Prostate cancer is now the most common cancer diagnosed in Australia, overtaking breast cancer as the country’s number one cancer.
The news has been described as a wake-up call for all men, with medical professional raising concerns about the nation’s capacity to care for the growing number of patients diagnosed.
Data from the Australian Institute of Health and Welfare estimates 24,217 Australian men will be diagnosed with prostate cancer this year, compared with 20,640 women diagnosed with breast cancer.
Prostate Cancer Foundation of Australia chairman Steve Callister says the figures show the nation’s clinical guidelines need to be reviewed urgently because they are based on outdated data.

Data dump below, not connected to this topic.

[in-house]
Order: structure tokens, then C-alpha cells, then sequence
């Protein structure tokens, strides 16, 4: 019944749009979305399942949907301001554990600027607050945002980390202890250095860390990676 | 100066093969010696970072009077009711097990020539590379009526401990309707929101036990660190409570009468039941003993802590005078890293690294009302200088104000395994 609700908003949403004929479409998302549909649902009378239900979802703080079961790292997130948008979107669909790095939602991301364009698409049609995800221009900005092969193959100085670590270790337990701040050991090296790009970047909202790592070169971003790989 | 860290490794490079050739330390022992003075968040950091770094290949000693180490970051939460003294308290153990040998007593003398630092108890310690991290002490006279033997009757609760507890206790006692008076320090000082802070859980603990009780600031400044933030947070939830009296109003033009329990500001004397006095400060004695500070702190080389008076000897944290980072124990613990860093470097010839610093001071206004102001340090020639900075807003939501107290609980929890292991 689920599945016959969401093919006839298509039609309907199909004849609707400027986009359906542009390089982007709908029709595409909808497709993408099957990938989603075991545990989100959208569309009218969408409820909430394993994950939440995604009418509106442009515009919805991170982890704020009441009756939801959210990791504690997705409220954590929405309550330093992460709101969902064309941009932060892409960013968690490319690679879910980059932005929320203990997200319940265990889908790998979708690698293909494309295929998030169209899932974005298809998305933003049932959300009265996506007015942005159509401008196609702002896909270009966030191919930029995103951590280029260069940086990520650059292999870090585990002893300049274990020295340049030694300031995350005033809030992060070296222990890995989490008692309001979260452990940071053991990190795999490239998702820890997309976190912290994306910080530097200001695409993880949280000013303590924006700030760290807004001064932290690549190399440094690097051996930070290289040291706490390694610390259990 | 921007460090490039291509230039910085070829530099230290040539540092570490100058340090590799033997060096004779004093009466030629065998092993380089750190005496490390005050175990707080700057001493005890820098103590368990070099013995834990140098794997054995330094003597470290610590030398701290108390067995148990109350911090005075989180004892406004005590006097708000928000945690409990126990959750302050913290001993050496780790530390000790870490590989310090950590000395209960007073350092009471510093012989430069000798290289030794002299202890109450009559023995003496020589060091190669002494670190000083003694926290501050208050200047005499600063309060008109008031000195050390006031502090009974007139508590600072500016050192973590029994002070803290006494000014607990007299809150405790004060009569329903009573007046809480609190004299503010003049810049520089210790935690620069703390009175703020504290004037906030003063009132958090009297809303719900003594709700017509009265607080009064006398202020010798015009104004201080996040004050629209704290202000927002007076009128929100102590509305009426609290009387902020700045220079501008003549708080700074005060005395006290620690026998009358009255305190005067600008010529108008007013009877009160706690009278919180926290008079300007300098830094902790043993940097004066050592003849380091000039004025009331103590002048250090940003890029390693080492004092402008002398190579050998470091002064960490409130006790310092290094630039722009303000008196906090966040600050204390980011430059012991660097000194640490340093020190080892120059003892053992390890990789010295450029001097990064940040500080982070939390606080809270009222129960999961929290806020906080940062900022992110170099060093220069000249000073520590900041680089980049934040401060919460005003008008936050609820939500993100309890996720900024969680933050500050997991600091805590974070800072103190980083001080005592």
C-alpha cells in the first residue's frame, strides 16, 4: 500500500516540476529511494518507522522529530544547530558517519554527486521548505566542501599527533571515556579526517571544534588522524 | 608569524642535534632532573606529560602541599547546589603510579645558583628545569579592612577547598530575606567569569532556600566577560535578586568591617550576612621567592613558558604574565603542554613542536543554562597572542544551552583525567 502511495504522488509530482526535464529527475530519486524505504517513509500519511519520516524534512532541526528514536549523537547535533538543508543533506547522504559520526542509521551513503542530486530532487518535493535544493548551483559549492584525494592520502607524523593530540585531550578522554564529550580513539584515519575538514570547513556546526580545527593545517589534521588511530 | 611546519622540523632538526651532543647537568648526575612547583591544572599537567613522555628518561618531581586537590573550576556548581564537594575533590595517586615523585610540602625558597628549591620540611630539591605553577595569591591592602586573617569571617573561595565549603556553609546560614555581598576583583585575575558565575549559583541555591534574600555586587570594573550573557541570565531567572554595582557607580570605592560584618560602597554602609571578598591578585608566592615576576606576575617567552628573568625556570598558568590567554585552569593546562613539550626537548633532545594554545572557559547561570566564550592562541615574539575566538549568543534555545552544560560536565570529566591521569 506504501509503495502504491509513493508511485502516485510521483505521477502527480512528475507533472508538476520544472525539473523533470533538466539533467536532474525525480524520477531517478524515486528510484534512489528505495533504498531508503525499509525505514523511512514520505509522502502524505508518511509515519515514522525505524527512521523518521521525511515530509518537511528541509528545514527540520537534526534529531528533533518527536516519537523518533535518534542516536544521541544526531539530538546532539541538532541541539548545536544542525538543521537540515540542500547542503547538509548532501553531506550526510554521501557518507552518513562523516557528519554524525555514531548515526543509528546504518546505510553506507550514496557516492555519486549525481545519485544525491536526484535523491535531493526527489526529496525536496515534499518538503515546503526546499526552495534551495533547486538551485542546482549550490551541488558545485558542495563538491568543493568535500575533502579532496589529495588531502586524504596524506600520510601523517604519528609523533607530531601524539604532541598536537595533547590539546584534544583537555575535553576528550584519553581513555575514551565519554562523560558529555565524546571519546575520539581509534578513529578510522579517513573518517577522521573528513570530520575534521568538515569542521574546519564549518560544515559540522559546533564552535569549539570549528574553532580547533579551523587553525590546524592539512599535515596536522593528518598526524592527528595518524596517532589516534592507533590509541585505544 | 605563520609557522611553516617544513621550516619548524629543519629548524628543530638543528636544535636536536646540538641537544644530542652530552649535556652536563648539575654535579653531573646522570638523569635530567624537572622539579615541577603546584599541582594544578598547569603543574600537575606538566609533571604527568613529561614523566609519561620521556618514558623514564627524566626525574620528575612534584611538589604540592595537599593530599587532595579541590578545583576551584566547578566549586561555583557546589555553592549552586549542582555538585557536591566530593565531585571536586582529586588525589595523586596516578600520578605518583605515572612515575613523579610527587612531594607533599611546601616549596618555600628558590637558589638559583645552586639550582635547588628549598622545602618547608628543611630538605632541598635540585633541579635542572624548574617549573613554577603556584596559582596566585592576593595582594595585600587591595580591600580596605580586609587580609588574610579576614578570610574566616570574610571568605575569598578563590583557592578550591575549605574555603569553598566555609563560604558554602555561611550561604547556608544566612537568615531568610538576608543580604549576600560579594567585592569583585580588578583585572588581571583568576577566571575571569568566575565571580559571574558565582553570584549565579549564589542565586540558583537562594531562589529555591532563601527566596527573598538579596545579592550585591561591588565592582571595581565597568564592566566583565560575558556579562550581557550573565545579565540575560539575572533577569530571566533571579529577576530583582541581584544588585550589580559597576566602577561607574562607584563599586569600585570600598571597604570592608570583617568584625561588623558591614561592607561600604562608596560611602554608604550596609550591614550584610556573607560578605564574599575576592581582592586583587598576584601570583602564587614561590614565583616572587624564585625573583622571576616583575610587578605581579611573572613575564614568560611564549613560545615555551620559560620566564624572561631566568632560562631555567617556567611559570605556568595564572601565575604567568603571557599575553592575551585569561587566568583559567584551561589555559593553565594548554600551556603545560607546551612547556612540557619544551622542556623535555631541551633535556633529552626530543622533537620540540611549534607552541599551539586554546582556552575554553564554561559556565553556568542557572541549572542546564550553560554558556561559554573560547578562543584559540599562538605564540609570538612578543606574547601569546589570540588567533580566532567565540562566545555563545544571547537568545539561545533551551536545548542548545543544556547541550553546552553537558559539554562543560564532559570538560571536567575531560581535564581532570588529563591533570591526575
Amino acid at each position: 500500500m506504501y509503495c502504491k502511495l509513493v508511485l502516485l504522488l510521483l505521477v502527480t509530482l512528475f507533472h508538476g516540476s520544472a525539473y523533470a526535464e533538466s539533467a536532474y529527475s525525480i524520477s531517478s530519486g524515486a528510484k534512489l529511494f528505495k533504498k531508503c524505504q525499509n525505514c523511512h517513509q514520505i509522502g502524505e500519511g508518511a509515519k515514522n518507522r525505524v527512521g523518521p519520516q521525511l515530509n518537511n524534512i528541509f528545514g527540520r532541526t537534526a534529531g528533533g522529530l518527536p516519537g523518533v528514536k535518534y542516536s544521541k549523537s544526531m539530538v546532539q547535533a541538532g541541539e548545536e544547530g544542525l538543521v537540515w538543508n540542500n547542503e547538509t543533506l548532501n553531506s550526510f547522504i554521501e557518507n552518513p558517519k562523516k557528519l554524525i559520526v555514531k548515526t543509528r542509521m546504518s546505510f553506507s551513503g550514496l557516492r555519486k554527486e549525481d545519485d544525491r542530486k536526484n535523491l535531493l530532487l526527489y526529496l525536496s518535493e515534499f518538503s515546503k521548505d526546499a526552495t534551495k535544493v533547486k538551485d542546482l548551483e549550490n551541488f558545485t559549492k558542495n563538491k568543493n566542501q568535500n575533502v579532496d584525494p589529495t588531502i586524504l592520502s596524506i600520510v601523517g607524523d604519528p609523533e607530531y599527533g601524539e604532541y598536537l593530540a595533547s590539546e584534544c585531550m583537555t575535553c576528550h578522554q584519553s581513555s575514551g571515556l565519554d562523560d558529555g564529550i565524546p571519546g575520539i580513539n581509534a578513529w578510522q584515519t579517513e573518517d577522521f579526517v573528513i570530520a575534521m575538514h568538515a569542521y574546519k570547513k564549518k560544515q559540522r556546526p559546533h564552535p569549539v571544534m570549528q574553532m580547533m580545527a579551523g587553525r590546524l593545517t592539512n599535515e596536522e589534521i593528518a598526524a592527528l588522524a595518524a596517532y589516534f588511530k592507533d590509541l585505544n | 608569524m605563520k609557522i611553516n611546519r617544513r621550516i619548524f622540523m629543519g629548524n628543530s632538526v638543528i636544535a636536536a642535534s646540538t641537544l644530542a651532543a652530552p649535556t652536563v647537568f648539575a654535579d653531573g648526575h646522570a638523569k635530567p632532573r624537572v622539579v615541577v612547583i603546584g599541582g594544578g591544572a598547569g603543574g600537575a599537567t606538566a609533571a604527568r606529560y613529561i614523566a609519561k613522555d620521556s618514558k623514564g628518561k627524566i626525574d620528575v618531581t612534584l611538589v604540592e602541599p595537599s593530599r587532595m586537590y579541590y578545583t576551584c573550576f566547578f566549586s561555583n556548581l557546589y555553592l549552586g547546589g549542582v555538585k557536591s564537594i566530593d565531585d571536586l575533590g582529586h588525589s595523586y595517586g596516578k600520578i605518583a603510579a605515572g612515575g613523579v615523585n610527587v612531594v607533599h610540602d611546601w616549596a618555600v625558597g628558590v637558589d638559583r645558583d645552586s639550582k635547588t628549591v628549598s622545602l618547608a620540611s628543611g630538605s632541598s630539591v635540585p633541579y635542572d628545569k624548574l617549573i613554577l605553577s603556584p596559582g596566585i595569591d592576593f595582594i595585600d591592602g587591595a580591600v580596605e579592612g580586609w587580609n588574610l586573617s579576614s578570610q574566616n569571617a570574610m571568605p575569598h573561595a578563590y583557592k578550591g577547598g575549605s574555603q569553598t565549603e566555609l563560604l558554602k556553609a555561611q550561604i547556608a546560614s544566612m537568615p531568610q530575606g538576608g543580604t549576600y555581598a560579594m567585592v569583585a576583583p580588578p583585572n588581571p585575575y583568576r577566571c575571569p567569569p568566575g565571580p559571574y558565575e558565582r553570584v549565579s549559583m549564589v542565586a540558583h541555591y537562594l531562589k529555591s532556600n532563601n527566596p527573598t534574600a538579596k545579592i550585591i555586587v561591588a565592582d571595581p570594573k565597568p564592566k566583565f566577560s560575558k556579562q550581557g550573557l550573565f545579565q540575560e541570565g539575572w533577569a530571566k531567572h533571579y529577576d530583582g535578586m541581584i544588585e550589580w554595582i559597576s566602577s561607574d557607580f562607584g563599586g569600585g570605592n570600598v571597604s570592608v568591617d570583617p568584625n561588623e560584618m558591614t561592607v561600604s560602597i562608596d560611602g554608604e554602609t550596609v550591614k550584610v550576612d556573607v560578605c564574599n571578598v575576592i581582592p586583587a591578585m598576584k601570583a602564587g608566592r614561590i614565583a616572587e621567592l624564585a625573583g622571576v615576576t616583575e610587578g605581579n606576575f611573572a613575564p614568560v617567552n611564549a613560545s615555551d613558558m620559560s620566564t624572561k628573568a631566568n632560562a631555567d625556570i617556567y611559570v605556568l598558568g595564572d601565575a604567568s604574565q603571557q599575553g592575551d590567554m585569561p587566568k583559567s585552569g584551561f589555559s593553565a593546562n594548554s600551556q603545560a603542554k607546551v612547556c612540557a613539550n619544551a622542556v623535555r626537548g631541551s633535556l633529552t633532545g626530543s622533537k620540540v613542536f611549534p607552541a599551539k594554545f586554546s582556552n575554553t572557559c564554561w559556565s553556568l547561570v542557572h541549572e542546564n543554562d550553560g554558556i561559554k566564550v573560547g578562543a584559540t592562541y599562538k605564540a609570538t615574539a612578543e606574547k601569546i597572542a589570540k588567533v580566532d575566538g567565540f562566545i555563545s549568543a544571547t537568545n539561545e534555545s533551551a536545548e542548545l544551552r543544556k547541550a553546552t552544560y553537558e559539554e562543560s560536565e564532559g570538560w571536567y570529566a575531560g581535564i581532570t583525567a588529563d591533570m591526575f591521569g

“We hold grave fears that (the guidelines) are putting men’s lives at risk, with 66 men now being diagnosed every day,” he said.
“The latest estimates also suggest more than 3500 men will die from prostate cancer this year, which is a toll we can avoid if the disease is diagnosed early.”
The foundation is also calling for urgent action to reduce waiting times and increase Australia’s health workforce.
Chief executive Anne Savage said the number of men being diagnosed was expected to increase by as much as 43 per cent by 2040.
“We cannot afford to underestimate the impact this will have on our health services, knowing that prostate cancer accounts for more hospitalisations than any other type of cancer in the country,” she said.
“Over 3500 Australian men will die of prostate cancer this year. With concerted action, many of these deaths can be avoided.”